By Barry Shutt
For many years an often-discussed solution to the political stalemates in Harrisburg has been to impose term limits on House and Senate Members.
The logic goes like this: If Members are limited by law to serve, say, only three terms in the House and two in the Senate, “things in Harrisburg would change dramatically.”
The appeal of such an idea is real; but the possibility of it becoming law is so remote that further discussion is pointless; as pointless as believing the General Assembly will, on its own initiative begin a process to reduce the size of the House and the Senate, which also requires a Constitutional change.
Nevertheless, taxpayer frustration behind such discussions is understandable. With the election of new members, even if only a few in each cycle, nothing in Harrisburg ever seems to change.
Newly elected lawmakers, most, if not all, who run for their first election on the promise to “change Harrisburg,” seem so quickly changed “by Harrisburg.”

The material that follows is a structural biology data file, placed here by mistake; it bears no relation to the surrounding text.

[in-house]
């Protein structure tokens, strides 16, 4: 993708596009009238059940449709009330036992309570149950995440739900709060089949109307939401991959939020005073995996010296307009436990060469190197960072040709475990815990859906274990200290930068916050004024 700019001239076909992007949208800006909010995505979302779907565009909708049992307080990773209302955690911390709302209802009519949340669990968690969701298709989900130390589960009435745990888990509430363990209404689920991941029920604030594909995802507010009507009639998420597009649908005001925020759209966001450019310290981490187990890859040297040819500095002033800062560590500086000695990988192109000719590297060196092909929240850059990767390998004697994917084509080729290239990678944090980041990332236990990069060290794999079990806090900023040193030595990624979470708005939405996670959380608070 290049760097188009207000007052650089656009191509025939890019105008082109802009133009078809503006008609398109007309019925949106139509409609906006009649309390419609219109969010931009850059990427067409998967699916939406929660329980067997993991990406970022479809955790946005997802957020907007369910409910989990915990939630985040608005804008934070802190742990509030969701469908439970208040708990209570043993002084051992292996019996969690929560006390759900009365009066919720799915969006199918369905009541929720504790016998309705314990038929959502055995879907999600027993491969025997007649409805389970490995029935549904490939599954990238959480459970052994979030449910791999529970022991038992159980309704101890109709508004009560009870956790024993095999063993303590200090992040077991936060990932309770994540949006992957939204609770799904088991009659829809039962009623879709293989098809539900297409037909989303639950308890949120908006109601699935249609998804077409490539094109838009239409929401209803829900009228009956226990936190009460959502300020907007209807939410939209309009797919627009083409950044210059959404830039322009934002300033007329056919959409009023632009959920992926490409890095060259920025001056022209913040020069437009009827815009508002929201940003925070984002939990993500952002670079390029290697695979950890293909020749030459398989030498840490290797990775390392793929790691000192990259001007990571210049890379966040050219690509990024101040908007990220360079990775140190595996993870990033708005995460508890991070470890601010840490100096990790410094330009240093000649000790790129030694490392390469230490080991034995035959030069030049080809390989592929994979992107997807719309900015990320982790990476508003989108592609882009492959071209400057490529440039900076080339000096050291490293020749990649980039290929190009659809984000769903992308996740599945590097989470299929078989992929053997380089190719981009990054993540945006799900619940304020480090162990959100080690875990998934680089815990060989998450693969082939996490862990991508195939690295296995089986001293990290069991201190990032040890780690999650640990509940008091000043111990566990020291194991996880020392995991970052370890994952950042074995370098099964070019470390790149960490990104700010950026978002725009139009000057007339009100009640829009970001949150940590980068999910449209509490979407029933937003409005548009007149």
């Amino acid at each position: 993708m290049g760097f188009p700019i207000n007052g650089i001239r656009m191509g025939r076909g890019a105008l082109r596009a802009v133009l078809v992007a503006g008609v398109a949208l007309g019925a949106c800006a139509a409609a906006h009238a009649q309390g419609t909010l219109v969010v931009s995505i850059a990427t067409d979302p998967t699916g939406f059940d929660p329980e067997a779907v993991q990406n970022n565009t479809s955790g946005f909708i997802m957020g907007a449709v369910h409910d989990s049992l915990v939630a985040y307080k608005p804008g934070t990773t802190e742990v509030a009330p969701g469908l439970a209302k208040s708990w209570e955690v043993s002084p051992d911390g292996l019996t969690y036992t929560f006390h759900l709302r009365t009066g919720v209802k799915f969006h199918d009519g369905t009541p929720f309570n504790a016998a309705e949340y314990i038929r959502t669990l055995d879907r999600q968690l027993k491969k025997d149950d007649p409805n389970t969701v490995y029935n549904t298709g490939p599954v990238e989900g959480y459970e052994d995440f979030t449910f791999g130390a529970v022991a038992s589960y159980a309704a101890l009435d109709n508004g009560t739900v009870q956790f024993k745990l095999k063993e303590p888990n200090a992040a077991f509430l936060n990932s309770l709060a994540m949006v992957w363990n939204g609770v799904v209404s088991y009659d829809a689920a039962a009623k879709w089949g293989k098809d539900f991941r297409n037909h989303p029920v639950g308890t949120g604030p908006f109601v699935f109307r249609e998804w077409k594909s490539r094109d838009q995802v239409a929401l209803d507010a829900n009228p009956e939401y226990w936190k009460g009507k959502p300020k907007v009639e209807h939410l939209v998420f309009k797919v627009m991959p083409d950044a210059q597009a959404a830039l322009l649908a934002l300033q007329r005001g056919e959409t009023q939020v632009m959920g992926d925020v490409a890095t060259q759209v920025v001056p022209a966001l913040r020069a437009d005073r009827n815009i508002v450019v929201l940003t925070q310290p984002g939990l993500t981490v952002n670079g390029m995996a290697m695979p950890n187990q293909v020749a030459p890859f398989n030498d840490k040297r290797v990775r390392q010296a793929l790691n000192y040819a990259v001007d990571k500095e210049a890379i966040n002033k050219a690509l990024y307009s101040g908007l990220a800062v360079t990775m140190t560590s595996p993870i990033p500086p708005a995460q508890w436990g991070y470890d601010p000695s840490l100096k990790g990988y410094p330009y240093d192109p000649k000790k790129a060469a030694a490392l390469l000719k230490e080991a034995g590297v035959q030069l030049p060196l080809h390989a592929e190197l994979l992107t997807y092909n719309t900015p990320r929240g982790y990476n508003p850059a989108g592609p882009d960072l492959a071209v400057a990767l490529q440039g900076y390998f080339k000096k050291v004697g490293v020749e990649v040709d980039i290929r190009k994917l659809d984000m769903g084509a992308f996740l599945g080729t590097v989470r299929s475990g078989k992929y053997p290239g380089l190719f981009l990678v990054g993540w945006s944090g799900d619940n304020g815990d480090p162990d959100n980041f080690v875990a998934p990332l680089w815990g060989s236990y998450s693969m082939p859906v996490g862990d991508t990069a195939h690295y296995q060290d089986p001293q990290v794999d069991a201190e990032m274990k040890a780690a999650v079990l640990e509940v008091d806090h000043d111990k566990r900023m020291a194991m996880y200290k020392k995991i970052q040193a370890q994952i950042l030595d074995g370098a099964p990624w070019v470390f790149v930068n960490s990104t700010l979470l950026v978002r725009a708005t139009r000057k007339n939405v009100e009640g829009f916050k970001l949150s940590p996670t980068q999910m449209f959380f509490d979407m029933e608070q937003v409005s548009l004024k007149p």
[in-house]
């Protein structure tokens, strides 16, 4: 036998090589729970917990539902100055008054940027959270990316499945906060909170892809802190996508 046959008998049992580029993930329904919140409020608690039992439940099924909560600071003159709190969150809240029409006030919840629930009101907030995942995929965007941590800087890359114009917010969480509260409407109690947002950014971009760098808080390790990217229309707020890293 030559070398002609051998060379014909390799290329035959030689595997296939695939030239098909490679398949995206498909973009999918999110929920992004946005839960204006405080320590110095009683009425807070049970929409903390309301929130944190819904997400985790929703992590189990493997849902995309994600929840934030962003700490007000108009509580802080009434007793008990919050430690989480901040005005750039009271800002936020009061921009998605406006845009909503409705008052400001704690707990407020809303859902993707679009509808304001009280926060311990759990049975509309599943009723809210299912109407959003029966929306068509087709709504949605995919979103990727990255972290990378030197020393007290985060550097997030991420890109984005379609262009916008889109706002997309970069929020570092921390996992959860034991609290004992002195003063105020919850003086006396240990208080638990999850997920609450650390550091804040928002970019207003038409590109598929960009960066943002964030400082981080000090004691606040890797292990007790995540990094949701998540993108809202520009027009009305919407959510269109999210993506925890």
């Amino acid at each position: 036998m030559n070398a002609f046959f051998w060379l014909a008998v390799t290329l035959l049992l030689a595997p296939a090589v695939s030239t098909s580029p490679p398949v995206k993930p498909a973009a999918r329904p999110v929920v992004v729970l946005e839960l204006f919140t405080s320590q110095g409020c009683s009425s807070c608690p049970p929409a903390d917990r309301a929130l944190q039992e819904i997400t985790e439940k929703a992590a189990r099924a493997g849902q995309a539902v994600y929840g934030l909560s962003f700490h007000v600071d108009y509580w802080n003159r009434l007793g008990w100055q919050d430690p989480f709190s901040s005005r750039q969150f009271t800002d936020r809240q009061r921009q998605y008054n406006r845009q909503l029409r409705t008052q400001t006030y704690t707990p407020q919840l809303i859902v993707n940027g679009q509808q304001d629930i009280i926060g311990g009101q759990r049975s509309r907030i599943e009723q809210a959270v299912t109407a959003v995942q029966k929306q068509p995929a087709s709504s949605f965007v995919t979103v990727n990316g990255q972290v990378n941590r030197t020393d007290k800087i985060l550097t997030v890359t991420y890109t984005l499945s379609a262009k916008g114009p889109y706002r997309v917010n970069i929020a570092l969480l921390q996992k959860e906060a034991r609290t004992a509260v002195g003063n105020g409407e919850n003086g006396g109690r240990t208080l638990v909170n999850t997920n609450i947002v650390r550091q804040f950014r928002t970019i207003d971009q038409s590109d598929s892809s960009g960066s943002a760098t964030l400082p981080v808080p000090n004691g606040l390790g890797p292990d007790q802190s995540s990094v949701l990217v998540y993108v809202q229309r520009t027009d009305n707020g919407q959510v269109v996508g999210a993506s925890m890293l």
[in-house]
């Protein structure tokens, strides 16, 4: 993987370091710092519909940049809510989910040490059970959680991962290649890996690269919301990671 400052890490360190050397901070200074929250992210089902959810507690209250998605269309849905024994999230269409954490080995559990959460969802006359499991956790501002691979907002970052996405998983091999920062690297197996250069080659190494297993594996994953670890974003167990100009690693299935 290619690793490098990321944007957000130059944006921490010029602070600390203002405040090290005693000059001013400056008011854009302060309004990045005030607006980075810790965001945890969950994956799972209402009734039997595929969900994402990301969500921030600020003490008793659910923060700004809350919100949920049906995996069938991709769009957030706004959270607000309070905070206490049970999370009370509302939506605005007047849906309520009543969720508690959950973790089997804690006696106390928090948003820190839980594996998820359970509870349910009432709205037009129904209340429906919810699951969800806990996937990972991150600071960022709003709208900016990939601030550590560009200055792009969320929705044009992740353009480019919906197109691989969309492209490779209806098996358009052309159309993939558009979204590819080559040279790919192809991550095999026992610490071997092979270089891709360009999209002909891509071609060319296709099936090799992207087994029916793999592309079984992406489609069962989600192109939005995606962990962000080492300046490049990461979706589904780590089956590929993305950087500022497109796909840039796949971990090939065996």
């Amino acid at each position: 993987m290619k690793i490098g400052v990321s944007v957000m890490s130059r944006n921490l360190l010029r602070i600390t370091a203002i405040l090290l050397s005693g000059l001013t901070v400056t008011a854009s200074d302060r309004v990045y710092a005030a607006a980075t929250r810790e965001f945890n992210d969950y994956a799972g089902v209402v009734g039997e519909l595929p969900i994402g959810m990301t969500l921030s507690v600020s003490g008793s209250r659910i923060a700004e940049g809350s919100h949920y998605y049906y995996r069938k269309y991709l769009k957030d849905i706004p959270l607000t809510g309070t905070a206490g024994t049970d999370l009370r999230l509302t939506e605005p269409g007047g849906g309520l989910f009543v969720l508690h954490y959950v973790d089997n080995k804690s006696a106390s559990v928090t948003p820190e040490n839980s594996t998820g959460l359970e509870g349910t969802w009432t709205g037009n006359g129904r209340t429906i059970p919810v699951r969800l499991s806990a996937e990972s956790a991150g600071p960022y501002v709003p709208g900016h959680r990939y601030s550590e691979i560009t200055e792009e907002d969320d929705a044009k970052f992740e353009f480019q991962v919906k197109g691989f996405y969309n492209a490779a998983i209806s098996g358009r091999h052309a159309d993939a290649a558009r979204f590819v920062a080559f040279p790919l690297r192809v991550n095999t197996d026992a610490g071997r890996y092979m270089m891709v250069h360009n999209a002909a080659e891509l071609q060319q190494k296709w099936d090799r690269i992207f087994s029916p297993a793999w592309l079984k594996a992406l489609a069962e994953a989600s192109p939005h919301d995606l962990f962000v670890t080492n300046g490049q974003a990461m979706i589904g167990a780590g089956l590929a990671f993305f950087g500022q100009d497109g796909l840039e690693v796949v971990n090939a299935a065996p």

Indeed, that has been and remains my perspective on too many state legislators.
However, my perspective may be changing.
After talking to dozens of legislators who clearly share my frustration and who regularly share the genuine frustration of their own constituents over the legislative paralysis in Harrisburg, there could be one real and attainable change in Harrisburg’s body politic.
It came from one lawmaker who was genuinely frustrated with the pace of change and his ability to become a functioning member rather than a back bencher of the Legislature required to bide his time: Term limits for all leadership positions in both Chambers of the Legislature.
Wow, not a constitutional change; only a rule change.
If leadership positions in the House and the Senate, and even committee chairs were term-limited, say, for two or three legislative sessions, or four or six years, it could be transformative.
The fresh ideas and the ideals of new Members brought to…